Background: Start Here!

What is GSoC?

Google Summer of Code is a remote summer coding program funded by Google. Google distributes funds to open software development organizations to recruit new developers and mentors for summer mentorships. You get paid to write software at home (or wherever you like), with guidance from expert mentors distributed around the globe.

To apply to be a GSoC student, you must write an application to GSoC for one or more OpenAstronomy project ideas. Each summer, several projects are offered by OpenAstronomy mentors, with well-defined scope and pre-requisite experience. If you are selected by OpenAstronomy, you will be a GSoC student.

What is OpenAstronomy?

OpenAstronomy is an umbrella organization which acts as an interface between the Google Summer of Code and several open source, open development projects in the astronomical community, including astropy, sunpy, and several other astronomy projects. It coordinates mentors and projects for Google Summer of Code mentorships related to astronomy.

What is the application process?

You must submit your application to the Google Summer of Code, but it’s preferable that you also share it well before the deadline with your potential project mentors or the rest of the community. Then they will be able to give you feedback before officially submitting it. Check the application template. You can also find applications from previous years in the GitHub wiki pages of some of the OpenAstronomy members.

The complete details on applying are in the GSoC Student Guide.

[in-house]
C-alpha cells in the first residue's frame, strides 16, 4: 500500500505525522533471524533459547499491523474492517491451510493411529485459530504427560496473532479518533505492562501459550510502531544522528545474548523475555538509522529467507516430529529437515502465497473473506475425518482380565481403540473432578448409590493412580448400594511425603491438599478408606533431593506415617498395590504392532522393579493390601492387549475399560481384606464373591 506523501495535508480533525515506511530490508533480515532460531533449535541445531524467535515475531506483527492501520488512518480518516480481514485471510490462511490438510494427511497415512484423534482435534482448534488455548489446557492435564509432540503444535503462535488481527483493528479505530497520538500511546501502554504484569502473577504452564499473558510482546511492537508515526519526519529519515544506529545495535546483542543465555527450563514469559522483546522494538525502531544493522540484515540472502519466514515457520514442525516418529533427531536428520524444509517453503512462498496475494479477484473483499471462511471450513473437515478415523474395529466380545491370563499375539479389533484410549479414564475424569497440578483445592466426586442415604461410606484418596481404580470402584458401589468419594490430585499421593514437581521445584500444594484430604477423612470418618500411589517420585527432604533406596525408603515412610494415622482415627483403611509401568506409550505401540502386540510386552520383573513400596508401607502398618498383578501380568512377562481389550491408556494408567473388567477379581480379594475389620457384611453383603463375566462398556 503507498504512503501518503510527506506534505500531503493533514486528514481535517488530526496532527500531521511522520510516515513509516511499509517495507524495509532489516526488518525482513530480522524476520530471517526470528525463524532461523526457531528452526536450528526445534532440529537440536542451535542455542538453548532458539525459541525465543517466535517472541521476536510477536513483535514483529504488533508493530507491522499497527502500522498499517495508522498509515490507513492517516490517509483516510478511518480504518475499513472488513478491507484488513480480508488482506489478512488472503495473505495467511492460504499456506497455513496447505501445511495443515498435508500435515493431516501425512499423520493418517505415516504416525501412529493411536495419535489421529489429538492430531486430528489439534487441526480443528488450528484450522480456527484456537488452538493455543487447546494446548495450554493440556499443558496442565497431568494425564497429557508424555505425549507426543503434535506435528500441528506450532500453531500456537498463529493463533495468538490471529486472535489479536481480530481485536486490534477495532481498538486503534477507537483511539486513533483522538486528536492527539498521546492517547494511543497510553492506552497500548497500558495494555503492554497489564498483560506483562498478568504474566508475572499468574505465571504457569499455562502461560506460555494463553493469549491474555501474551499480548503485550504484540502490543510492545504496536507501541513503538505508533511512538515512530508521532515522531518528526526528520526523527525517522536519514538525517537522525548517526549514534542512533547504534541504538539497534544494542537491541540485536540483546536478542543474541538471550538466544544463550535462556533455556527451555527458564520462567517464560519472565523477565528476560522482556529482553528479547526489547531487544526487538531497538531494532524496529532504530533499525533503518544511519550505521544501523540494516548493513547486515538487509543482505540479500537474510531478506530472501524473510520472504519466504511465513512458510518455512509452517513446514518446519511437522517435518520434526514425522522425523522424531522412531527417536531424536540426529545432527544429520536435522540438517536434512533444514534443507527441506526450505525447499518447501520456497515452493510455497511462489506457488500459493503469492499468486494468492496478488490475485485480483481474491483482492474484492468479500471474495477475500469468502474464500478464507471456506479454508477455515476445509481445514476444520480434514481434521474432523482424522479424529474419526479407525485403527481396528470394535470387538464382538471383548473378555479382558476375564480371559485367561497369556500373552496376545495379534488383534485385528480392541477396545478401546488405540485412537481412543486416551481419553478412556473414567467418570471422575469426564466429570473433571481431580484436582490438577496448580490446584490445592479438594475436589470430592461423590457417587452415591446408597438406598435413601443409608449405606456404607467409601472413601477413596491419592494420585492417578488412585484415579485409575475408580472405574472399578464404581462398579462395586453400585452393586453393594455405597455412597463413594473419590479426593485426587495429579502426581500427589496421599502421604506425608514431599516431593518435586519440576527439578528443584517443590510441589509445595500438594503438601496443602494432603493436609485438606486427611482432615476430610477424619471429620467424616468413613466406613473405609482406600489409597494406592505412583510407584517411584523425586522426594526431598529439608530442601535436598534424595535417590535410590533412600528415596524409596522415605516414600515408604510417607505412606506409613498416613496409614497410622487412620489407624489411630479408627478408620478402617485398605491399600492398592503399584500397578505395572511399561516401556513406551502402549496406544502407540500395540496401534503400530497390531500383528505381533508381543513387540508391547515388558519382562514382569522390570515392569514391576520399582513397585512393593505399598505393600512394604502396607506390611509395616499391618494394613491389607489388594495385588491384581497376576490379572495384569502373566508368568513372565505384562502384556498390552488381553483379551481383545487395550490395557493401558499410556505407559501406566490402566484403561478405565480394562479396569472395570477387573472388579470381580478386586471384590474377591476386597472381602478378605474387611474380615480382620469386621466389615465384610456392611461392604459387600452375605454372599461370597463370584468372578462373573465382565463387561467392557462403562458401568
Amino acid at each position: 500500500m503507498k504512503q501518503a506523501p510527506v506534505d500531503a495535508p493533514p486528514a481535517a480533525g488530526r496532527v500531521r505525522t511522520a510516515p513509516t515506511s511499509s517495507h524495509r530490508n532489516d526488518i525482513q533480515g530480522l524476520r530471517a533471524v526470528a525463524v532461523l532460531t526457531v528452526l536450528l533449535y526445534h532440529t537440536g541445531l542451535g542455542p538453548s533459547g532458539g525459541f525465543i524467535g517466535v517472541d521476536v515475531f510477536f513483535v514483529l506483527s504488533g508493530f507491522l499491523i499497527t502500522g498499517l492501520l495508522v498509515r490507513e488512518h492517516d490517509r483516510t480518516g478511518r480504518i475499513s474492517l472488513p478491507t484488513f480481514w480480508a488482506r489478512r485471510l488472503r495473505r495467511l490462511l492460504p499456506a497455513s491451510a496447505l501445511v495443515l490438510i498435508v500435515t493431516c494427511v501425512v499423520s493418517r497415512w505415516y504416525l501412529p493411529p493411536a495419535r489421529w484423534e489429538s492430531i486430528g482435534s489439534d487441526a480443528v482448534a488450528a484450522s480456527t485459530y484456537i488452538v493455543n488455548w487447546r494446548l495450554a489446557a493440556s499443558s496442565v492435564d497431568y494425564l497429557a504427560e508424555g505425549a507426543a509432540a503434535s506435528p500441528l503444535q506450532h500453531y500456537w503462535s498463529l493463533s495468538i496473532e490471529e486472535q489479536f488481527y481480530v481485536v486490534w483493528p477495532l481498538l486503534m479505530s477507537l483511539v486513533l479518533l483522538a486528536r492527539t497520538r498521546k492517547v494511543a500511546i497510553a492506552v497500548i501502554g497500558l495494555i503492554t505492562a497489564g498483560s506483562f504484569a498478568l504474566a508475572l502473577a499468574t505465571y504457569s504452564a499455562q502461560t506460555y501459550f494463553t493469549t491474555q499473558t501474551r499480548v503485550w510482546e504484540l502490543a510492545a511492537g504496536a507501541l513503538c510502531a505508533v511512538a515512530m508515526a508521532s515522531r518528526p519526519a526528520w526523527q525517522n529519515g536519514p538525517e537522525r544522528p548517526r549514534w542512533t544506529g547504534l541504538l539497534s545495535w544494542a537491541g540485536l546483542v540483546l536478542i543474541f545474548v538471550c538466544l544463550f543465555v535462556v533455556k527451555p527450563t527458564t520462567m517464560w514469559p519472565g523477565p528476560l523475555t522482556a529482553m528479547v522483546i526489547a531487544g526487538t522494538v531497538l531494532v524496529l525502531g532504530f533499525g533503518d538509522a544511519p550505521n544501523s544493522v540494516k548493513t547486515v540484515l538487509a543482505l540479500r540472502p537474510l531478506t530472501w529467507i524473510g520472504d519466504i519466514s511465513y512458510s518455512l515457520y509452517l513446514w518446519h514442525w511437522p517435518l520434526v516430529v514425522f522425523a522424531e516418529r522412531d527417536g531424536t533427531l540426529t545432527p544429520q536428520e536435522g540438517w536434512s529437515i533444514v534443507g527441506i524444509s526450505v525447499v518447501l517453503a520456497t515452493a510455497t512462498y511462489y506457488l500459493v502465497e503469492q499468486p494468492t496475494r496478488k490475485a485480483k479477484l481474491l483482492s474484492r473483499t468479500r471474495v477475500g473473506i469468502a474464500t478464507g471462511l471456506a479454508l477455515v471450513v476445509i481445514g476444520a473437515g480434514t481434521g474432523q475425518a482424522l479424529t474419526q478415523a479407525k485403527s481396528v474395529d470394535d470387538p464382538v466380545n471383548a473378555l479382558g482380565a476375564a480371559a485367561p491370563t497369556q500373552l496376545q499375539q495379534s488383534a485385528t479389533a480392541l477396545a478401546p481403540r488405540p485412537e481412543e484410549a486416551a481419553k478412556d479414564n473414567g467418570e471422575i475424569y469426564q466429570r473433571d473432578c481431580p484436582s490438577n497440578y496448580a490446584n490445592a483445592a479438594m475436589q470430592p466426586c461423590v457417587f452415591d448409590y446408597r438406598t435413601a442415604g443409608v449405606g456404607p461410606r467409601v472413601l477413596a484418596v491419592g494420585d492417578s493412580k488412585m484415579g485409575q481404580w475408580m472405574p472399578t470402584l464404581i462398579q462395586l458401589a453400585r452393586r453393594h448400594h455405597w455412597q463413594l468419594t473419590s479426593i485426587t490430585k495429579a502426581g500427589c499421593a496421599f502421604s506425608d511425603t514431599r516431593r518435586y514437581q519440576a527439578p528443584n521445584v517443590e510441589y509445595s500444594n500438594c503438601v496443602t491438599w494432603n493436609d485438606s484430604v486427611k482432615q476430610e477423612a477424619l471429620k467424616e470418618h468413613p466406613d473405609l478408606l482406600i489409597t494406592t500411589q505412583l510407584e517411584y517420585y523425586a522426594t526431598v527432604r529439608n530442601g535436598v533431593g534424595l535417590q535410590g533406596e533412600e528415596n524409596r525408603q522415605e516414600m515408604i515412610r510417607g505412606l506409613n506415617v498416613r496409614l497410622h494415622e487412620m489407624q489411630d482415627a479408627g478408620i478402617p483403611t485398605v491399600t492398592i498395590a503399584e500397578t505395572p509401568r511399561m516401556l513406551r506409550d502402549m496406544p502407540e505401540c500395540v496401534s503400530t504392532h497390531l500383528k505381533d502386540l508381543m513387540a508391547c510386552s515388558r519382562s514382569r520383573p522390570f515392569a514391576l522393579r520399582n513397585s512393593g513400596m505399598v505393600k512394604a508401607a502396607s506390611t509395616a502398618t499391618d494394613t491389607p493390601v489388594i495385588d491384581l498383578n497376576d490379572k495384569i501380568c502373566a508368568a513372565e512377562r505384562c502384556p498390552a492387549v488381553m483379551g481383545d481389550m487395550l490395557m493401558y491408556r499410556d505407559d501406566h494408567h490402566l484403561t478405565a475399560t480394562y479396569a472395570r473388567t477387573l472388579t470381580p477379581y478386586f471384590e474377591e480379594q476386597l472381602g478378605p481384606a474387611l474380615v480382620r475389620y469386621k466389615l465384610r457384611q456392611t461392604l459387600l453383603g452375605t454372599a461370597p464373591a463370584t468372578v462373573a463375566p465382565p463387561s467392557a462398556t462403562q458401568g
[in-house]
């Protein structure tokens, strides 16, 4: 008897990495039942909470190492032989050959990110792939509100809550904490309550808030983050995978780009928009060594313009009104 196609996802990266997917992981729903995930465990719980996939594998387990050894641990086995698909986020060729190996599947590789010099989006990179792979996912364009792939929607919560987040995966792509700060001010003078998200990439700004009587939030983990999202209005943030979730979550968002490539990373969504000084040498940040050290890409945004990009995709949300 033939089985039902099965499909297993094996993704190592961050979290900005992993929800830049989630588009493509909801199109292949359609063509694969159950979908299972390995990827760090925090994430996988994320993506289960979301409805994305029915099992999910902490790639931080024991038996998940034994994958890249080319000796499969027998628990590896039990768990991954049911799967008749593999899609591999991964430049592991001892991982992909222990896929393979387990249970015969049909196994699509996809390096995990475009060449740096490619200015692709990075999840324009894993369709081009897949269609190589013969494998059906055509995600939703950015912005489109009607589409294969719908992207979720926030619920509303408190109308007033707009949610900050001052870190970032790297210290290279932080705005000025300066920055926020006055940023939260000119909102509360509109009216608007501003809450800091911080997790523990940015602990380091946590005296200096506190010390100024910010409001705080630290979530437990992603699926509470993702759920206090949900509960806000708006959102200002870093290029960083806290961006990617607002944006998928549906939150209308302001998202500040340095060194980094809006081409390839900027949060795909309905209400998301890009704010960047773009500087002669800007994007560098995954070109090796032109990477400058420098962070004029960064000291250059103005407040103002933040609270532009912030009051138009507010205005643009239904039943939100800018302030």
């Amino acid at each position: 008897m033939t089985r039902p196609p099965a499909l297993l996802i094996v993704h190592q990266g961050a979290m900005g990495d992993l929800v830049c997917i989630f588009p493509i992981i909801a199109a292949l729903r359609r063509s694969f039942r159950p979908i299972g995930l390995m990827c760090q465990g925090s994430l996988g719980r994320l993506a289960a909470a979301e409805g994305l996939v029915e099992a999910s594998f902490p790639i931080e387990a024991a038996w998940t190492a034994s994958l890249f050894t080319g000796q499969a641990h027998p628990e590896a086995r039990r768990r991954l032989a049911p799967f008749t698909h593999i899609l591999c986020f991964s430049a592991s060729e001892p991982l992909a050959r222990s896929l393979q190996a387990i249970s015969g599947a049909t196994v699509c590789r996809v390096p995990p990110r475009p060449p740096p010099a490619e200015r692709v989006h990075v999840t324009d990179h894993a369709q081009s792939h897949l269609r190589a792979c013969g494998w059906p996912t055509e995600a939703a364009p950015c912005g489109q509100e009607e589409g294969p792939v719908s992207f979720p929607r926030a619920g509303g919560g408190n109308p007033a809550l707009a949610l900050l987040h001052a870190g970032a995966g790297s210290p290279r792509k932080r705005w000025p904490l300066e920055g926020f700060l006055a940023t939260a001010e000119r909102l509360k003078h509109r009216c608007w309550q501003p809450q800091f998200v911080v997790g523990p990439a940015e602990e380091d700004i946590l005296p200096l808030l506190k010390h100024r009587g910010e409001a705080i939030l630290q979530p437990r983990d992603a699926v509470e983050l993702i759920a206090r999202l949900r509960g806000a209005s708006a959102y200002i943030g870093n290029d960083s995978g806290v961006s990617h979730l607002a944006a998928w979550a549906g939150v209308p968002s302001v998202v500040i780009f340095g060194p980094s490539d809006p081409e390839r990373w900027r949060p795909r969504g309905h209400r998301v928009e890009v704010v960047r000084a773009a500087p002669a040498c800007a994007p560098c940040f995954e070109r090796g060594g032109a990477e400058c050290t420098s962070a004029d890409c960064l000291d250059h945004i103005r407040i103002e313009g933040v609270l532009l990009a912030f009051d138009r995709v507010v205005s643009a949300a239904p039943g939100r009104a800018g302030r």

Who is eligible to apply to GSoC?

Until 2021, GSoC was a programme eligible exclusively to university students. The ultimate goal of GSoC has always been to attract and retain new open source contributors. Hence, as of its 2022 edition, the student status is no longer required, and one is eligible to take part in GSoC as long as they are an “open source beginner”.

On the OpenAstronomy side, we actively seek self-motivated applicants with some experience developing software in Python and other languages. We are especially looking for individuals who are genuinely interested in developing open source software. You don’t need to be a Python guru or an astronomical coordinate system expert to be eligible – projects are available that cover a range of previous experience in Python and astronomy. Individuals from any background from anywhere around the world are encouraged to apply.


In the summer after my second year of graudate school, I didn’t have funding to work on any projects in my home department. I applied and was selected for GSoC 2015, and I worked with another student and several encouraging mentors on developing a new astropy affliated package, called astroplan. The program greatly improved my coding style, taught me loads about managing large projects, version control, testing, and packaging. Do you have a summer without research funding? Apply!

Brett Morris, Astro PhD student, GSoC 2015

After spending the summer of 2015 as an intern at NIST, I got really fascinated by how much Python aided scientists get the best out their data. Then, while looking for Python projects to perform data fitting and modeling, I found AstroPy. I got really surprised by how easy and intuitive data fitting can be done with the astropy API. That motivated me to start learning git and later contributing code and documentation for the project. Then in the summer of 2016 I applied to the GSoC to work on PSF photometry for photutils and got selected! :) One of the best parts of the GSoC was the amount of learning I got by being mentored by experts in software development and astronomy! If you want to know more about my journey during the GSoC 2016 see my blog posts.

Zé Vinícius, EE undergraduate student, GSoC 2016


Now that you know you’re a good candidate, check out the GSoC Student Guide to learn how to apply.